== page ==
New house on well--water report. Think I need a water softener?

tracey_bAugust 21, 2010

Our new well profile indicates that everything is below the "allowable limit", but it appears we have 9.41 grains of hardness. I read that between 7-10.5 grains = "Hard water". I know some in the neighborhood don't have softeners and think the water is fine, even a year or two after moving in. However, I've lived with hard water before (harder than these numbers suggest) and hated it. I'd rather NOT have to have a softener, but just in case, I had a drain put in the basement mechanical room for just in case. I'm not in the house yet, so I don't have a feel for the water while bathing, etc., but if I'm going to need one, I'd just as soon start off with one. Any recommendations?

Other numbers in the report are (unit = mg/L):

Lead <.005 limit .015>Manganese <.03 .05>Iron <.10 .30>Nitrate Nitrite <.10>Sulfate 98 (AL 250)

pH 8.1

Sodium 20

Calcium 42

Magnesium 14

Total Hardness 160 (9.41 grains)

Other analytes were very low.

Thank you for any direction you can provide me!


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With hardness around 10gpg and manganese at .03 with iron at .1 you are smart to be considering a softener.

Aside from the niceties of soft water a softener will lengthen the service life of the plumbing, fixtures, and appliances. Your clothes will last longer and you'll save money by using far less soap and detergent.

Ok, water softener 101 ...

Hit the Yellow Pages and call at least three local water treatment pros. Make sure you call at least one of the big dogs like Kinetico or Culligan for comparison and at least a couple independent pros. DON'T TELL THEM YOU HAD YOUR WATER TESTED.

Give each an opportunity to offer suggestions and provide you with a quote to meet your water treatment needs. IGNORE ANY THAT DON'T TEST YOUR WATER THEMSELVES as they can't speak intelligently to water treatment without knowing what needs to be treated.

Ask lots of questions. Warranty, parts & labor or just parts, how long and on exactly what? Install, permits required, licensed plumber? Routine maintenance and costs? Do they stock parts? Response time for emergency (water leak) calls? If they don't explain things to your satisfaction that is a good indicator of how you'll be treated after the sale.

After they've gone use your water test to compare with theirs. Are all your treatment needs being addressed?

Ask your neighbors if they have any water treatment experience. They might tell you who's good or who to avoid.

Come back here and post the specific recommendations and hardware components with the costs and we'll give you our opinions.

If you're a DIYer then you have other options but they must be discussed privately by email. But remember, when you do it yourself there's no one else to blame.

    Bookmark   August 21, 2010 at 11:21AM
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Wow, that was fast--and thanks for the information and suggestions.

At our last house, we had a Culligan system. It worked just fine, but I don't remember the model, etc. (It regenerated on demand is all I remember). In the 12 yrs we were there, we only needed 1 service call to replace a small part.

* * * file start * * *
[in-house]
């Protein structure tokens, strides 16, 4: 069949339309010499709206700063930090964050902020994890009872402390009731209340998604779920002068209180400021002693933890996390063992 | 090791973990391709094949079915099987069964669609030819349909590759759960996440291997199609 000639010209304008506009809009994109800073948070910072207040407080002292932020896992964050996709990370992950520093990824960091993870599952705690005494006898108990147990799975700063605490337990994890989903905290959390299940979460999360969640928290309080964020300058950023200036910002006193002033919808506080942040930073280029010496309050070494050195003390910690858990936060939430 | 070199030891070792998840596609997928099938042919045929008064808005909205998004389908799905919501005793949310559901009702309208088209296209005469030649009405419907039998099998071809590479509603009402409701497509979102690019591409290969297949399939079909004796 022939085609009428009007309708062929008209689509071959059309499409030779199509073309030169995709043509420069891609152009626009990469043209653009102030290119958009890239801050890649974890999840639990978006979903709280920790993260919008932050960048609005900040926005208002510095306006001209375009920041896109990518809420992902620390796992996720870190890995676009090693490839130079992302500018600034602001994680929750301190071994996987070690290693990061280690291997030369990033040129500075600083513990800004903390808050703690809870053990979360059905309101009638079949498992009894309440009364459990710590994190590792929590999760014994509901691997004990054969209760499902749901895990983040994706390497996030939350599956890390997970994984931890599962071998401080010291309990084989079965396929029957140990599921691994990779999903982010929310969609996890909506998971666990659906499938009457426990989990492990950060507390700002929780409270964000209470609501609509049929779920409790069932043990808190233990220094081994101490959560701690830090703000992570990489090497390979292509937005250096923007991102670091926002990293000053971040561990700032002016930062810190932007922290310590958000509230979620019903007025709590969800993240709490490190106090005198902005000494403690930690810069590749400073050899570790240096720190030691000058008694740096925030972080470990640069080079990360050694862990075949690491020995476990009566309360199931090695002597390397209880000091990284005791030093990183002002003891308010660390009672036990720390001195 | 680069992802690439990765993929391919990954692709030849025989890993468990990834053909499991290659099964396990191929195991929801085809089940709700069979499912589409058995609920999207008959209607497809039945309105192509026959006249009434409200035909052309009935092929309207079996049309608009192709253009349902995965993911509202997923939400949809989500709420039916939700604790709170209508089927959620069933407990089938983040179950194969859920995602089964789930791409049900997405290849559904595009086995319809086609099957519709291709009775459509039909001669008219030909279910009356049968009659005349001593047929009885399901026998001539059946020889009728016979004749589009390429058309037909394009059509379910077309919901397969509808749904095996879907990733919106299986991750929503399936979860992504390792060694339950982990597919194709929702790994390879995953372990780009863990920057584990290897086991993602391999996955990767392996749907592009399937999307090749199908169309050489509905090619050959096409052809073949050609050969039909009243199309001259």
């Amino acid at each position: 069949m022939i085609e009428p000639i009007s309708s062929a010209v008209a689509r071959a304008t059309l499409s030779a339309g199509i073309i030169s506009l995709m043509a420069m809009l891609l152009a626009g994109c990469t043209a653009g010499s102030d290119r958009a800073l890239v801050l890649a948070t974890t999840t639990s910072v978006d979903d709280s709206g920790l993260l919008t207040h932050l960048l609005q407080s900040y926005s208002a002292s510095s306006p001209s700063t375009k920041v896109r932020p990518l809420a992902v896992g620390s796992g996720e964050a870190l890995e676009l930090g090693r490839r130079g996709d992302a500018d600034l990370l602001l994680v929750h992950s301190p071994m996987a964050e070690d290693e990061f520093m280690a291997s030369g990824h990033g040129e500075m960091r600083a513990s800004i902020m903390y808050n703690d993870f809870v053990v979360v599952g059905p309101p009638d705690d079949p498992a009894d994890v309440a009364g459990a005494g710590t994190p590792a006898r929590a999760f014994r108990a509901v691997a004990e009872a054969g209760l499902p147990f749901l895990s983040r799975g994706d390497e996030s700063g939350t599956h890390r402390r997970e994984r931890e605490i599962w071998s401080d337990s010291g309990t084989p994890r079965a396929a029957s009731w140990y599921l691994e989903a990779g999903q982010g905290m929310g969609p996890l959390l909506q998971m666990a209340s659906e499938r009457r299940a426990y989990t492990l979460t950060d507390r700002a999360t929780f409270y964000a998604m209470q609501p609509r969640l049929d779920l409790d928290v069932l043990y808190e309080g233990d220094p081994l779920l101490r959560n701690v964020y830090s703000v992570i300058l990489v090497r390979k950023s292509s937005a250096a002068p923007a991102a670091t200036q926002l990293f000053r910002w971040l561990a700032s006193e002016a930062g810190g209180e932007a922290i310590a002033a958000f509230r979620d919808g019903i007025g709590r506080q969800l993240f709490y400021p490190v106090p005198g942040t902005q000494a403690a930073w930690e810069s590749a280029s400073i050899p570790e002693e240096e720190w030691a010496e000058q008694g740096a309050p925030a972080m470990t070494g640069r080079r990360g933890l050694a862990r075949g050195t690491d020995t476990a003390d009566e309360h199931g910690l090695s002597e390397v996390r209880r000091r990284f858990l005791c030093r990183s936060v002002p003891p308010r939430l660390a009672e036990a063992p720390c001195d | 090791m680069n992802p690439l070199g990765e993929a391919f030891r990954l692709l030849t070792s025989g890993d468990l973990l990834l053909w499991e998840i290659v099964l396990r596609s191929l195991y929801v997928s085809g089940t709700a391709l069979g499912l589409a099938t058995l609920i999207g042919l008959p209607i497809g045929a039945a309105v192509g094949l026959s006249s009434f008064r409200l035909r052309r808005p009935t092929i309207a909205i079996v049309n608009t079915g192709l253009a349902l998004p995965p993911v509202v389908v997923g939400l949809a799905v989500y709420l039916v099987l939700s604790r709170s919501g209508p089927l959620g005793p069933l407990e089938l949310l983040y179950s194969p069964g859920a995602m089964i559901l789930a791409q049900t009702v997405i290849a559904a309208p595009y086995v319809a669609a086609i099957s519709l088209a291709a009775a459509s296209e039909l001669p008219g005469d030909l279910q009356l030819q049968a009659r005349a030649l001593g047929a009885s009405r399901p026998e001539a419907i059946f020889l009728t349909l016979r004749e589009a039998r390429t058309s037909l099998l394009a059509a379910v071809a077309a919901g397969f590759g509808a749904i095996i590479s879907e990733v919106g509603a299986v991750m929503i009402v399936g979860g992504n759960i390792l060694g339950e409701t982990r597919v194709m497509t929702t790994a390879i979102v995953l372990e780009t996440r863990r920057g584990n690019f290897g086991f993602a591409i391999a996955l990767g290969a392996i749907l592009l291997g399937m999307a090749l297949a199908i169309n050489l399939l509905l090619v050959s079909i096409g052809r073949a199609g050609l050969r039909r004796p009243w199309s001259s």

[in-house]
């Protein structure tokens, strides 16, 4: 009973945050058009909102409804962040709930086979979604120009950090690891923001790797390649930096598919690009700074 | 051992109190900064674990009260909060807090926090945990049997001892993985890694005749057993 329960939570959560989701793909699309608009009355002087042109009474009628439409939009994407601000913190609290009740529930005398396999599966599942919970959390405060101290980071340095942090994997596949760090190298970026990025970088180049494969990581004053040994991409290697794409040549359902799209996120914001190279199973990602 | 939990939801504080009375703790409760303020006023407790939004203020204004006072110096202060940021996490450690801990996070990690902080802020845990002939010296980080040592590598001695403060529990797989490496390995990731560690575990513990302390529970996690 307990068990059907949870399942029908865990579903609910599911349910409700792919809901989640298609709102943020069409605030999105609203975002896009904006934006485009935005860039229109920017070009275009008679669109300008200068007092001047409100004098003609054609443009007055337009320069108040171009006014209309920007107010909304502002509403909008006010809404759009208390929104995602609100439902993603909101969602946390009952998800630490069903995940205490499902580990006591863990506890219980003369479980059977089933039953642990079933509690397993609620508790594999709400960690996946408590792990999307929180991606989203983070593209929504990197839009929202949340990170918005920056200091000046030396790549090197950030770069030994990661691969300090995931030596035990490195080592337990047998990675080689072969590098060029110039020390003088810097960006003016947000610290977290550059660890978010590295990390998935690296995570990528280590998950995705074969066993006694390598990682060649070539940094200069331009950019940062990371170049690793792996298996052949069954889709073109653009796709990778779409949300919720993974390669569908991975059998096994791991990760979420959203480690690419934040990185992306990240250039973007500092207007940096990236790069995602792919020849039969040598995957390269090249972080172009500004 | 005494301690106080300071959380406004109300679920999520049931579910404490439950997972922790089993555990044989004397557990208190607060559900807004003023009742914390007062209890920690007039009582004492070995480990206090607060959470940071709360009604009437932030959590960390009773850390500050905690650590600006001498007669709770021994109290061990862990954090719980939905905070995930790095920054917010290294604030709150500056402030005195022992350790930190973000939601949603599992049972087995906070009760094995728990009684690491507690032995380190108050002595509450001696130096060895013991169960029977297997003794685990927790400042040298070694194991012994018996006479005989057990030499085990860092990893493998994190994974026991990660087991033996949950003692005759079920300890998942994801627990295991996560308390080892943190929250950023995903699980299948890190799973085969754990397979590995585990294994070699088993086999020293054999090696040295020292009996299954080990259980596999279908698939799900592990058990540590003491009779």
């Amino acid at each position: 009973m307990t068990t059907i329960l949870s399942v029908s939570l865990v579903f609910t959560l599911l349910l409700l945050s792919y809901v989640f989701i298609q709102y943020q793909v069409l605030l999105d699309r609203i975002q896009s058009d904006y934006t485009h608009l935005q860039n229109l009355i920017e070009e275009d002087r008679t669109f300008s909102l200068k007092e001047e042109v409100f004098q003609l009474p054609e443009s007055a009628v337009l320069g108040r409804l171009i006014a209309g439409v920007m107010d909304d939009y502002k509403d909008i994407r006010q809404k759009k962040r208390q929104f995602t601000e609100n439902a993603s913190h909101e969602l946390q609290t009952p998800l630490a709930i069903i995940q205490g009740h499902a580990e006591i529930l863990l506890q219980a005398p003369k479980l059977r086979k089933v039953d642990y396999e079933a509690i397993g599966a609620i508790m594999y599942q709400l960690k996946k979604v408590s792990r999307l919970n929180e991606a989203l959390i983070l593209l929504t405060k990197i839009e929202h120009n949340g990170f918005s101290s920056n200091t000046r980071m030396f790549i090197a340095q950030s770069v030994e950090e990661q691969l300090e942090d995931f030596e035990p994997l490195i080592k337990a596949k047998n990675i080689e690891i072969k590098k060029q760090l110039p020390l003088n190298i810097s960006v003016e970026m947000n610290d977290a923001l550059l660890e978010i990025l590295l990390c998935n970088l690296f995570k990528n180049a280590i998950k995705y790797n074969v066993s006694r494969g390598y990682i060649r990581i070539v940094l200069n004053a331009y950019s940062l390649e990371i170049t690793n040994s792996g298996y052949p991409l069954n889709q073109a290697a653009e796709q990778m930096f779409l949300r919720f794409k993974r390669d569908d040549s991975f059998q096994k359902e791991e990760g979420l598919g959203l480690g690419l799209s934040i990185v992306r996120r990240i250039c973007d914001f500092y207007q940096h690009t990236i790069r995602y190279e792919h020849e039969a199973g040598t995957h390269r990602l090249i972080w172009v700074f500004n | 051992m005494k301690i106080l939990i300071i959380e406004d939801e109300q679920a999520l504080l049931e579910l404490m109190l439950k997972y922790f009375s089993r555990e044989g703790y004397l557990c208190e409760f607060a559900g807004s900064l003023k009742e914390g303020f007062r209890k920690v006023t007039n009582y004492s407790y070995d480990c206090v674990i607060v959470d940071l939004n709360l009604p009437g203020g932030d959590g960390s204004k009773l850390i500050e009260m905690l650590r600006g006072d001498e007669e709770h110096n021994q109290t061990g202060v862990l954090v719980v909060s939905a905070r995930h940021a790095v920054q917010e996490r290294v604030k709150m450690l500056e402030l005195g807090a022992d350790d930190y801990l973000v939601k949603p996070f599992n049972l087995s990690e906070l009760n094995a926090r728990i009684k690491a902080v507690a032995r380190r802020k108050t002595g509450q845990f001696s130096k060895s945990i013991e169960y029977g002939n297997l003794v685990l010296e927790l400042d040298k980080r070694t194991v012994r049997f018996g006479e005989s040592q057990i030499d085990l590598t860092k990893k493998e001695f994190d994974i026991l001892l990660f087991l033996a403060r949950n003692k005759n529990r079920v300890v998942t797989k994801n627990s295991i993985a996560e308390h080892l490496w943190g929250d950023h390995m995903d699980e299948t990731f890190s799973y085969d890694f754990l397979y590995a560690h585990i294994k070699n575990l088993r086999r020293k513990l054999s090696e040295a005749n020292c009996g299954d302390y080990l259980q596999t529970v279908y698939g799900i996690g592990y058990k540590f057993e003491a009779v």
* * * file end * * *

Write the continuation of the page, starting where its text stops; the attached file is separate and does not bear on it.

Do you think that a "simple" softener is all I might need? I was reading elsewhere about other types of treatments to water.

Our current water testing was done by the NC State Laboratory of Public Health. I suppose it is to be the test most relied upon when comparing water softener company tests?

No, this won't be a DIY. Gotta have someone to call when needed....hubby won't answer his phone :-)

Thanks again!

    Bookmark   August 21, 2010 at 12:48PM
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Simple is good. Less moving parts and less to go wrong. Stick with ion exchange "on demand" water softeners... field proven for decades and decades and decades.

The PH is a touch high and we'd need to know how many people in the house and how many bathrooms but based on the water conditions you posted a correctly sized and properly set up softener should do what you need with minimal maintenance and a long service life.

Take your time and shop around locally. Bring the specific recommendations of each company and we'll comment.

    Bookmark   August 21, 2010 at 1:11PM
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Thanks, justalurker. I'll start checking around this week.

The house is 4 bedroom with 3 full baths, but the septic is set up for 5 bedroom (because of an unfinished basement with extra bedroom potential). However, there's only 2 of us living here full-time.

Thanks again.

    Bookmark   August 21, 2010 at 7:46PM
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Then I would size the softener for 4 people (or 5 if you plan to add that bedroom) and short salt it to the correct setting for two people.

That way, if your household expands to 4 or 5 or if you sell the house then the softener would be correctly sized for full occupancy and you can point out that the softener is a value add to the house.

Let's see what quotes you get cause the recommendations the companies make will be the indicator of whether that company knows what they're doing.

    Bookmark   August 21, 2010 at 8:00PM
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I agree with Justalurker especially about exploring local providers and talking with friends/neighbors about performance. Unless you're serious DIY fellow, you will have to depend upon who you can get locally. Sort 'em out.

I'm partial to Kinetico where I live but I don't know how they may represented where you live.

    Bookmark   August 21, 2010 at 8:30PM
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